I lived in Denver for a few years in my twenties, mostly piddling around, as my mama would say. I took a brief break from academia (where I should have been hard at work), to dance a little, but mostly to explore. The last year I lived there I worked in a frame shop with a gallery in the front of the store. We framed high-quality prints of renowned artists and photographers and sold them at a deep discount. It was my first exposure to some of them, including the work of Ansel Adams. I was smitten from the get-go. Some day I’d love to own an Ansel Adams; the chances are slim to none.

His work made me want to pick up a camera. I returned to my home state of Tennessee and promptly stepped into grown-up shoes, married, finished my undergrad degree, went on to grad school, started a family. Life gets in the way of grand ideas. But after school I kept on writing while parenting a tricky kid, and then founded a ballet school, and obtained pedagogy credentials from a significant institution at the epicenter of the ballet world, and ultimately brought that world right to my doorstep in Knoxville, Tennessee. And I kept on writing and writing through all of that.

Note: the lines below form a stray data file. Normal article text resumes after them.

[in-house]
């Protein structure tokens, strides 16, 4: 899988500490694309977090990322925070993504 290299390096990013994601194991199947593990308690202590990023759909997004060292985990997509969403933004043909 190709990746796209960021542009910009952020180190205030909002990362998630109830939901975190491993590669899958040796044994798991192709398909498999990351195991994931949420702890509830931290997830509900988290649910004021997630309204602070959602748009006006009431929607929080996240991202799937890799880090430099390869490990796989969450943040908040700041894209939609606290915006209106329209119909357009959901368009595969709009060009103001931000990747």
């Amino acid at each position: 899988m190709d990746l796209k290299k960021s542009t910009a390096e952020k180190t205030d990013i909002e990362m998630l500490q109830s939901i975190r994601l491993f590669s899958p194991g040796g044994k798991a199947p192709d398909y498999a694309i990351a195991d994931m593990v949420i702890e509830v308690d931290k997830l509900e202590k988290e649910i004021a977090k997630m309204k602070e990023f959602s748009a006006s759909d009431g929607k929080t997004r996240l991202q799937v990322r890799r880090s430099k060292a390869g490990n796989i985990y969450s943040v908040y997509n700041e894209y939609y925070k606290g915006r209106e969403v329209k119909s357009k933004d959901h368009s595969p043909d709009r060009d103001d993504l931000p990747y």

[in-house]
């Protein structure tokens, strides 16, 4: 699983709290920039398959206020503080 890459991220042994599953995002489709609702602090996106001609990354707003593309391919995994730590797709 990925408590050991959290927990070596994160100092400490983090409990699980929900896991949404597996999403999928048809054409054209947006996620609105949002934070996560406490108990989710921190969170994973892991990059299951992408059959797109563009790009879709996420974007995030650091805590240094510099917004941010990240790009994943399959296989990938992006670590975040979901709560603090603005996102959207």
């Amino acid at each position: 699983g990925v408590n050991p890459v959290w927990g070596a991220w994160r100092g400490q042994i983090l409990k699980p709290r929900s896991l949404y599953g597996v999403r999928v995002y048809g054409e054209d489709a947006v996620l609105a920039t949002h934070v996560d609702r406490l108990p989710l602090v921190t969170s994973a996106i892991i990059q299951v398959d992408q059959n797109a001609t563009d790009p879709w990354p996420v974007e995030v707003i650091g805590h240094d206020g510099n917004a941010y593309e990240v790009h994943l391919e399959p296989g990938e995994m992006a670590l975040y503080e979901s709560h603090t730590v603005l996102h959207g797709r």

And then everything fell apart.

But three years after the involuntary demolition of my marriage and family and what I built in Knoxville, writing endures, and probably has preserved my sanity. In fact I’ve been writing nonstop for most of my life and now I earn my keep doing it. Since moving to New England I’ve had some new opportunities to improve my chops and to finally venture, however haltingly, into the world of photography. Finally. I see this as something that goes hand in hand with writing, that has been sitting on the back burner long enough. And I have no clue what I am doing.